The objective of the project was to analyse through a research conducted in the 27 EU Member States the implementation of the Convention of the Rights of the Child from the perspective of children with an intellectual disability. The idea was to empower children and disability NGOs to lobby for a higher impact of the CRC for children with intellectual disabilities and better combat all forms of violence against this group of children.
The project website: www.childrights4all.eu was created at the start of the project and has been regularly updated with news about the project. The project results have been uploaded on the project website. The project is being promoted on Inclusion Europe’s main website (www.inclusion-europe.org), and news website, e-Include (www.e-include.eu) and through social media such as Facebook and Twitter. Press releases about the project have also appeared in various other newsletters such as that of the Child Rights Information Network, CRIN (http://www.crin.org/resources/infodetail.asp?id=22254) Eurochild, the European Disability Forum and Inclusion International. Information about the project has been distributed at the World Congress of Inclusion International in June 2010, with over 2500 participants, and at Eurochild events, such as the meeting of the thematic Working Group on Education. Recognition of the support of the European Commission’s DAPHNE programme can be found on the project website, press releases, project reports (European and national reports) and meeting documents for the project.
Children's Rights for All did two years of thorough research on the implementation of the rights of children with intellectual disabilities and had five areas of focus: education, health care, family and community-based services, abuse and participation. It produced 22 national reports and one European Report. Its final conference concluded with an important call for action.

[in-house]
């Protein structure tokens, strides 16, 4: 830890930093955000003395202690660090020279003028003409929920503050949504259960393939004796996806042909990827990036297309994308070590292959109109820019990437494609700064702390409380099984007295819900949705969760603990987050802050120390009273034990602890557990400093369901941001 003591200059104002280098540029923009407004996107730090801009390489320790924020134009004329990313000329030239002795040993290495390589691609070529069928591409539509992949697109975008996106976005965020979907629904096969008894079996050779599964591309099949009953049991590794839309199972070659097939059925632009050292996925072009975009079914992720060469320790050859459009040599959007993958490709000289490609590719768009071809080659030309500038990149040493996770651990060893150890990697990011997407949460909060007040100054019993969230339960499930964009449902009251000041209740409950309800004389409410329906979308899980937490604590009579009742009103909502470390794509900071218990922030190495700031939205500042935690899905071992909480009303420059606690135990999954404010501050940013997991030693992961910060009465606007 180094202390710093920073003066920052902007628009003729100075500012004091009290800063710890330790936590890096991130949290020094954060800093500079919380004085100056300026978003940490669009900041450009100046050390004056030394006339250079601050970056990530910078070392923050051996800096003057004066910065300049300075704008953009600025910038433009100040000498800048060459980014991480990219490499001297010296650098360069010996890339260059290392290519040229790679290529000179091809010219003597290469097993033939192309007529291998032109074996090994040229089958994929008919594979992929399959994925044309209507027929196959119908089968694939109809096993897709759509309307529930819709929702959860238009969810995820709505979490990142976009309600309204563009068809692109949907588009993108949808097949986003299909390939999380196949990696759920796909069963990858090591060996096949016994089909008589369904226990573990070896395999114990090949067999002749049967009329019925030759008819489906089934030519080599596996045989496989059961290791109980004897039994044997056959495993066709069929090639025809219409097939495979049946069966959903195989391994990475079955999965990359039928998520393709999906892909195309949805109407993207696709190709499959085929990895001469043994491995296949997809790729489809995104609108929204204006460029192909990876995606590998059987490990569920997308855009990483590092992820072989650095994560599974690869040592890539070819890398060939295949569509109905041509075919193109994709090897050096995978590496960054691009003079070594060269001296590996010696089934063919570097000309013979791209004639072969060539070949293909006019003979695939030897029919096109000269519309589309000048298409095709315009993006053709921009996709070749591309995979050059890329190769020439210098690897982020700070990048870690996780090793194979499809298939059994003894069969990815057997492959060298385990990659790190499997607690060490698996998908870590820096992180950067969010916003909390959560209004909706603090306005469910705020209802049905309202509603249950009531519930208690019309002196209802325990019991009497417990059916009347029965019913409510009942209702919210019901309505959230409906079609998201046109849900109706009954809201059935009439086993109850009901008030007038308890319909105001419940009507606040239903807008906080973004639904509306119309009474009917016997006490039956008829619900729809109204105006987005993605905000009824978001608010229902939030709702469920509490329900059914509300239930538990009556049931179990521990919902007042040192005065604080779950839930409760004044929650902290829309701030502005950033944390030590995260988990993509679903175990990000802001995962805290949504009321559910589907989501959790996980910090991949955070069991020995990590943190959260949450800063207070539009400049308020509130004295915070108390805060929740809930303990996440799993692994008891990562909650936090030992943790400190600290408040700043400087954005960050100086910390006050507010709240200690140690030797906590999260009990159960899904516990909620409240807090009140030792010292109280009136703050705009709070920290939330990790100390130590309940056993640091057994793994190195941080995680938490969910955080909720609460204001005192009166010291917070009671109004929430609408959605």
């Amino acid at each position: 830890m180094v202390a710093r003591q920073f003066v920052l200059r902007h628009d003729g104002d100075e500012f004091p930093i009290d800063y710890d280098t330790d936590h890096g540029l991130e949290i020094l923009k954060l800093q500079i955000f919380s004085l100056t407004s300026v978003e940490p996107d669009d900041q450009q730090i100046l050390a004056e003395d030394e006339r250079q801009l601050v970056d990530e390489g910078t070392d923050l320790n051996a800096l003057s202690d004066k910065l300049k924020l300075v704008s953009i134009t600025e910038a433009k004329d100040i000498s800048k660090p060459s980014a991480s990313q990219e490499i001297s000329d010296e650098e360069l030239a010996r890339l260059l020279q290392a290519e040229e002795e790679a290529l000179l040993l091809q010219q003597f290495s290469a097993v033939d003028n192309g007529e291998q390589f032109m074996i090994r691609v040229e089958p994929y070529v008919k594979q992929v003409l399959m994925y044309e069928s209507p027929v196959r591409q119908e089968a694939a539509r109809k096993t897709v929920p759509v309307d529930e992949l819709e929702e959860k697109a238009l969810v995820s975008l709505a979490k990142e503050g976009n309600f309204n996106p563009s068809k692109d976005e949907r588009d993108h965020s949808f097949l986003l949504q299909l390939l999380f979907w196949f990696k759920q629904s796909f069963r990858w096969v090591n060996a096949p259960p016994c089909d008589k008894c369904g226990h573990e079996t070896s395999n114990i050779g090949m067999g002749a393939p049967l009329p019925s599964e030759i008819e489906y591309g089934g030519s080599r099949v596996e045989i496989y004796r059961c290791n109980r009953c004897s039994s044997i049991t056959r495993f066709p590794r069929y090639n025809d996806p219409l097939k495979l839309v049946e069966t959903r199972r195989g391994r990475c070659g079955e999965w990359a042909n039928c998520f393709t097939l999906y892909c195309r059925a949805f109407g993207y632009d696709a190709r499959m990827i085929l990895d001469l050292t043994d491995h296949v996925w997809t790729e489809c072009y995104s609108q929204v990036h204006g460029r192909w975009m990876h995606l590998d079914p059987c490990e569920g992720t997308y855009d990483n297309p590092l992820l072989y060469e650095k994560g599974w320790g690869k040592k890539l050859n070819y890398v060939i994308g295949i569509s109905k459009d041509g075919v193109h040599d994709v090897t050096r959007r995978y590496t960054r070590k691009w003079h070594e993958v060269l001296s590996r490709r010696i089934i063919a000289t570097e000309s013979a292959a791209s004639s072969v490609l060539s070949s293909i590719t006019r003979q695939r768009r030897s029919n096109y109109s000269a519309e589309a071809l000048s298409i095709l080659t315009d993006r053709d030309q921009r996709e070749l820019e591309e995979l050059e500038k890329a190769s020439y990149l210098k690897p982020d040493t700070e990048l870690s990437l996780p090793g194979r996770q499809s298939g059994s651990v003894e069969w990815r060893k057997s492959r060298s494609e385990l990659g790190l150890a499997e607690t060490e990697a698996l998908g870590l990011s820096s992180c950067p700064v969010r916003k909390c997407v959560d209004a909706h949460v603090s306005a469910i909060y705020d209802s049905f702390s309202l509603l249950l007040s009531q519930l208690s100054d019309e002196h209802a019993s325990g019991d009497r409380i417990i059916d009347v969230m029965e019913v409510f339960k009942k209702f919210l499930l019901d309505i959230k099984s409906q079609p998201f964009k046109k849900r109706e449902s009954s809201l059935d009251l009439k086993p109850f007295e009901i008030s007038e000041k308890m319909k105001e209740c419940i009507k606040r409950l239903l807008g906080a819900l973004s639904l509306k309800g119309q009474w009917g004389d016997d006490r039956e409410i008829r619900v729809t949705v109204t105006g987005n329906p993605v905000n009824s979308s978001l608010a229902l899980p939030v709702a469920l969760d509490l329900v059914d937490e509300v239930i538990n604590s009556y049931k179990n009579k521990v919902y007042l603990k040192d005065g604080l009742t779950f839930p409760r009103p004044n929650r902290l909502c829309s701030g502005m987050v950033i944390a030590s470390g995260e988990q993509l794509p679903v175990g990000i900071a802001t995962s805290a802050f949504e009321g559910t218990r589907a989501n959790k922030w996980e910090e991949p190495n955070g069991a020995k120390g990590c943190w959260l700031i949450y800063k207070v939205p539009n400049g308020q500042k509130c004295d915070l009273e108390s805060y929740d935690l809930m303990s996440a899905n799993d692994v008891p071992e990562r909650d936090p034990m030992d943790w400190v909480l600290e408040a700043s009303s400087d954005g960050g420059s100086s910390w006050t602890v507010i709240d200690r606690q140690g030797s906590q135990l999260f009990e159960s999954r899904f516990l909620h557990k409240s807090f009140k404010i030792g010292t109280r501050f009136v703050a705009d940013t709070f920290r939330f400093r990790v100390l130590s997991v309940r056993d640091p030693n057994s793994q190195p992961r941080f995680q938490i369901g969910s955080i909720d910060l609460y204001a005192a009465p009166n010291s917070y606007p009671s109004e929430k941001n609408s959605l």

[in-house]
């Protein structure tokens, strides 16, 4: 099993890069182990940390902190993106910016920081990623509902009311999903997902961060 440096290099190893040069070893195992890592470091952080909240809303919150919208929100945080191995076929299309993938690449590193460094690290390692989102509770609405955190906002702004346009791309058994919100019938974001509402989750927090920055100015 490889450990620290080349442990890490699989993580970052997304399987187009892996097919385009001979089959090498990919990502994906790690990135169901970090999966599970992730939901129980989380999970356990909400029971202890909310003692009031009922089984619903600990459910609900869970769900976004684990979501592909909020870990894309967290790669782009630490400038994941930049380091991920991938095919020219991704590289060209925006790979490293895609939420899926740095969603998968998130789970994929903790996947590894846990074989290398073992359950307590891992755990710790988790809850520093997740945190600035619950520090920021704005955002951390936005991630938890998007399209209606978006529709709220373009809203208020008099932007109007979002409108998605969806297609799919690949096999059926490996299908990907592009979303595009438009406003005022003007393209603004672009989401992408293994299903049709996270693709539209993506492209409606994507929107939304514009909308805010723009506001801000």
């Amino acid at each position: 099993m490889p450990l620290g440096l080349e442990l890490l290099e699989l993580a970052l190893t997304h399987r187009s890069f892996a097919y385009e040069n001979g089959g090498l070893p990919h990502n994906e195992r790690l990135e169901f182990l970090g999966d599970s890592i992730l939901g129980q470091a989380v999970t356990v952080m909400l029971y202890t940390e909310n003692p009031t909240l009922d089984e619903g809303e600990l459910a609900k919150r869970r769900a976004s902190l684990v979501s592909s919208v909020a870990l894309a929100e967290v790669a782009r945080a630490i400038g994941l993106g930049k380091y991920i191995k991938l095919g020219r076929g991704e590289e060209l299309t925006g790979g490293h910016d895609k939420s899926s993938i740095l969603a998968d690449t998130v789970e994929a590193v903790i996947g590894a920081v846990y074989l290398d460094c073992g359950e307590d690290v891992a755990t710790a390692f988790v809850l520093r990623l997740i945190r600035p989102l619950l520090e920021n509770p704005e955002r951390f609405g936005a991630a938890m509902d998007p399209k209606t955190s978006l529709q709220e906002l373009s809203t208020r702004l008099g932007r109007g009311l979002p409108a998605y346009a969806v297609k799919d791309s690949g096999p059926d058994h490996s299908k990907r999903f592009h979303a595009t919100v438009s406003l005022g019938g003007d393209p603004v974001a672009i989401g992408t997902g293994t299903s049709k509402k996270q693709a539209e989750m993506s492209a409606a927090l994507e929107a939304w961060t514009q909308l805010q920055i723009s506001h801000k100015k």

The research made clear that most European countries provide a very limited statistical data specifically related to children with intellectual disabilities. Yet, disaggregated data for children with intellectual disabilities is essential information in the attempt to undertake a real implementation and monitoring of their rights. The project discovered that good practices, pilot projects and training programmes existed. Nevertheless, systemic changes were still missing.
Both the UN Convention on the Rights of the Child and the Convention on the Rights of Persons with Disabilities recognise the right of the child to live in the community and in family-type setting. However, the research concluded that families still did not receive adequate support, while in many countries institutional care remained a response for families and children at risk. The project suggested that the opinion of children with intellectual disabilities needed to be taken into account when decisions were taken on issues affecting them.
All the project results were made available at: www.childrights4all.eu.